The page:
She thought she could be a martyr….

Anonymous, c. 1500

Heads up.

The 29th of April is, when not displaced by Sunday, the feast-day of Saint Catherine of Siena, the great Dominican tertiary.

The wonderful Maria Lectrix has read and recorded Catherine’s dialogue with God the Father — starting here.

Also edifying: Wikimedia Commons’ gallery of Catherine-of-Siena-related pictures, including this painting of a Carmelite/Dominican/Franciscan triple threat, and some intense images of Catherine’s exchange of hearts with Our Lord.

Project Gutenberg has her Letters in multiple formats for free. The translator and editor of that volume, Vida Scudder, prefaces one of Catherine’s letters to Blessed Raimondo of Capua thus:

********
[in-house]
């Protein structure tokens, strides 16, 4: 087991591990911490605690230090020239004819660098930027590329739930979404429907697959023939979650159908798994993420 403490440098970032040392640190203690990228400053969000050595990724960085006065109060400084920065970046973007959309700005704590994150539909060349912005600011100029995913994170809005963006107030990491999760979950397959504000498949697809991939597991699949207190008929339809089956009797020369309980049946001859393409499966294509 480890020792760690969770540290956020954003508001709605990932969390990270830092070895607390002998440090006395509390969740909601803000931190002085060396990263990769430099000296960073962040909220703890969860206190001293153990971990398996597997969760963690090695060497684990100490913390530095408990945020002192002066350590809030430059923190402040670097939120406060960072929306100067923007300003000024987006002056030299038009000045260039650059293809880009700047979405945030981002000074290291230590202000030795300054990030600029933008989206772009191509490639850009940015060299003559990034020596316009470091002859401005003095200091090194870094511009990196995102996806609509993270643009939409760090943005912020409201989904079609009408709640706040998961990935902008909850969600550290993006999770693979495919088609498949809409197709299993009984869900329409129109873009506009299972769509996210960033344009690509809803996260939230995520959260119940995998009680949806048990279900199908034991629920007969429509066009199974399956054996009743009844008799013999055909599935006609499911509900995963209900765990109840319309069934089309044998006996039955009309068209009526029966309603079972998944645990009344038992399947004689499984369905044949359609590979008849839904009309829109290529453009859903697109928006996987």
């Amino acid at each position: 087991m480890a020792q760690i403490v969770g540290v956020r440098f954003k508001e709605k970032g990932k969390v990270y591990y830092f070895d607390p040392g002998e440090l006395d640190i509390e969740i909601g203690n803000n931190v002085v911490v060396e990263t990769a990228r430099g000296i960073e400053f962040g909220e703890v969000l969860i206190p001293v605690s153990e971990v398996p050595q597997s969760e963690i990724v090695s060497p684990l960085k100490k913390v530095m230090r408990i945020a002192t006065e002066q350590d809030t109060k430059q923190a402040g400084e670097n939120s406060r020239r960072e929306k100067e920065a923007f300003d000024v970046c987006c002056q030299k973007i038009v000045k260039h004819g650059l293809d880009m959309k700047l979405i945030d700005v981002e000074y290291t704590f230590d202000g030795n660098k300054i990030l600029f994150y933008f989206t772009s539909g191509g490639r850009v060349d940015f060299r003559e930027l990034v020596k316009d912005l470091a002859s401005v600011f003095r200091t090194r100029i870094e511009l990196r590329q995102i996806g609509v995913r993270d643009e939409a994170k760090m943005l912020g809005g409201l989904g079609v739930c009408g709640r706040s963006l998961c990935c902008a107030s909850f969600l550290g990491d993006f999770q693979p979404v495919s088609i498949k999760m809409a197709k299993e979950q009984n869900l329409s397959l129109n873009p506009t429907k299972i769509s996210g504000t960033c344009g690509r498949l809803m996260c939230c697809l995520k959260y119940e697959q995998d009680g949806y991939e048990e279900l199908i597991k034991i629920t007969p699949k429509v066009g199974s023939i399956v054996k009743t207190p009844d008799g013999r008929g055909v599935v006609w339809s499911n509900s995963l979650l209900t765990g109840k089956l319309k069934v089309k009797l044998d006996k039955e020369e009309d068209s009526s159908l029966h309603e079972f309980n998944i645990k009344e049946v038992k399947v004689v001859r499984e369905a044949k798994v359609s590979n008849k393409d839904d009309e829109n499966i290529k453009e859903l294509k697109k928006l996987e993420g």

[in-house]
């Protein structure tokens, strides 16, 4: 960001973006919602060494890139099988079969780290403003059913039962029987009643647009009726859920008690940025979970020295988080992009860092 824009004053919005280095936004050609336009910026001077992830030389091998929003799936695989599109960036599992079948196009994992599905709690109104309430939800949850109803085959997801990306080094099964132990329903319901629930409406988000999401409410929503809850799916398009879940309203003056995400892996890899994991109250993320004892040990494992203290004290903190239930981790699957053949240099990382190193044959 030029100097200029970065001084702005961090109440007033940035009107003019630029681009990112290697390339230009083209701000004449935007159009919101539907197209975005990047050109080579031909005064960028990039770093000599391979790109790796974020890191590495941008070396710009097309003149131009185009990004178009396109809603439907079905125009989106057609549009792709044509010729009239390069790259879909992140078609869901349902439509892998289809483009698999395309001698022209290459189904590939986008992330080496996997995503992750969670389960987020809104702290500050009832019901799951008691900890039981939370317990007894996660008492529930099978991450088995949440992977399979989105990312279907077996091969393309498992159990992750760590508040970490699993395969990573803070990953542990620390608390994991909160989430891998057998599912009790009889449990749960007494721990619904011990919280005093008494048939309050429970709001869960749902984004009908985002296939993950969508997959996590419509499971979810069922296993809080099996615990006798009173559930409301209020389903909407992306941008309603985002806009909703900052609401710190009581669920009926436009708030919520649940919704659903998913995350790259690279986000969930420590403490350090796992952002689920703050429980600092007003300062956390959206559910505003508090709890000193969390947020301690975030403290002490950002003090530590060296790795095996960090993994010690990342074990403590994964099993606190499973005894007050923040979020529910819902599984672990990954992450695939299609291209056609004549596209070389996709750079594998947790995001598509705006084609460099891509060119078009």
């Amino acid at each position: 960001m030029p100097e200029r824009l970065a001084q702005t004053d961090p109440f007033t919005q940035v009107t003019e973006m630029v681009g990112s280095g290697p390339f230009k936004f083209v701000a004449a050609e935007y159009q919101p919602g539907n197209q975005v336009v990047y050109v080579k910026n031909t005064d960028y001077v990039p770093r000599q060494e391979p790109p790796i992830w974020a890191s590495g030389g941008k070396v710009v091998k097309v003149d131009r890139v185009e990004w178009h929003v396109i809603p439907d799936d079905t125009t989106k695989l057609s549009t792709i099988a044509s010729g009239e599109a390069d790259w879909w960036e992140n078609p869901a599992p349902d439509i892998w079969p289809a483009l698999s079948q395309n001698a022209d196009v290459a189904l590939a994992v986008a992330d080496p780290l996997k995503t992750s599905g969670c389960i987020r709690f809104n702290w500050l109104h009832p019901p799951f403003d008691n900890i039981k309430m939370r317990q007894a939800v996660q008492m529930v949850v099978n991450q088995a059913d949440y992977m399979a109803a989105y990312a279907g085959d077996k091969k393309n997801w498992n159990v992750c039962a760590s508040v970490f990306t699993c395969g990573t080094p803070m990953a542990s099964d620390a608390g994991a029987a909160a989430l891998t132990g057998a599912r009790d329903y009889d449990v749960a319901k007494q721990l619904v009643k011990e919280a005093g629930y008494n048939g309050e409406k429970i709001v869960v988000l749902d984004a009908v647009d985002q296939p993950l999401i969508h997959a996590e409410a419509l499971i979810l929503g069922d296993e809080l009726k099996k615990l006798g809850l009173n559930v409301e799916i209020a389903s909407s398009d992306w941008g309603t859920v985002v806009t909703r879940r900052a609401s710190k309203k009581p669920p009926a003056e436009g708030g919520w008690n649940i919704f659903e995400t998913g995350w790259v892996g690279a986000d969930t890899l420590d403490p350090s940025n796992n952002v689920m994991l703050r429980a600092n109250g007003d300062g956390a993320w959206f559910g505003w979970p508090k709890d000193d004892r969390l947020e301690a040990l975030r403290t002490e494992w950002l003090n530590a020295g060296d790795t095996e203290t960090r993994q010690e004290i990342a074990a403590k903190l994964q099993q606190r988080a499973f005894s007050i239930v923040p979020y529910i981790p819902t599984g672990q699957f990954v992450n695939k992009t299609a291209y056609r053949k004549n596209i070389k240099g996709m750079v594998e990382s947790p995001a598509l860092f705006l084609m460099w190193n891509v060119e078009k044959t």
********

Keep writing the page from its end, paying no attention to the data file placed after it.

With all her longing to suffer for her faith, Catherine was only once, so far as we know, exposed to physical violence. This was on the occasion of which she is here speaking. She is still in Florence, faithful under the new Pope as under the old to her efforts to bring about the passionately desired peace. In a tumult in the disordered city, it came to pass that her life was threatened, and she took refuge with her “famiglia,” in a garden without the walls. Hither her enemies pursued her, but as they drew near, fell back of a sudden, awestruck, as she herself here tells us, by her words and bearing. The danger was averted, and Catherine had met one of the disappointments of her life.*

 

*Footnote: As she herself expresses it, “The Eternal Bridegroom played a great joke on me.”

“… some dim dazzling trick of grace …”

It is impossible to say why he is here. Is it part and parcel of the complex business of coming up in the world? Or is it because he believes that God himself is present here at the corner of Elysian Fields and Bons Enfants? Or is he here for both reasons: through some dim dazzling trick of grace, coming for the one and receiving the other as God’s own importunate bonus? It is impossible to say.

–Walker Percy, The Moviegoer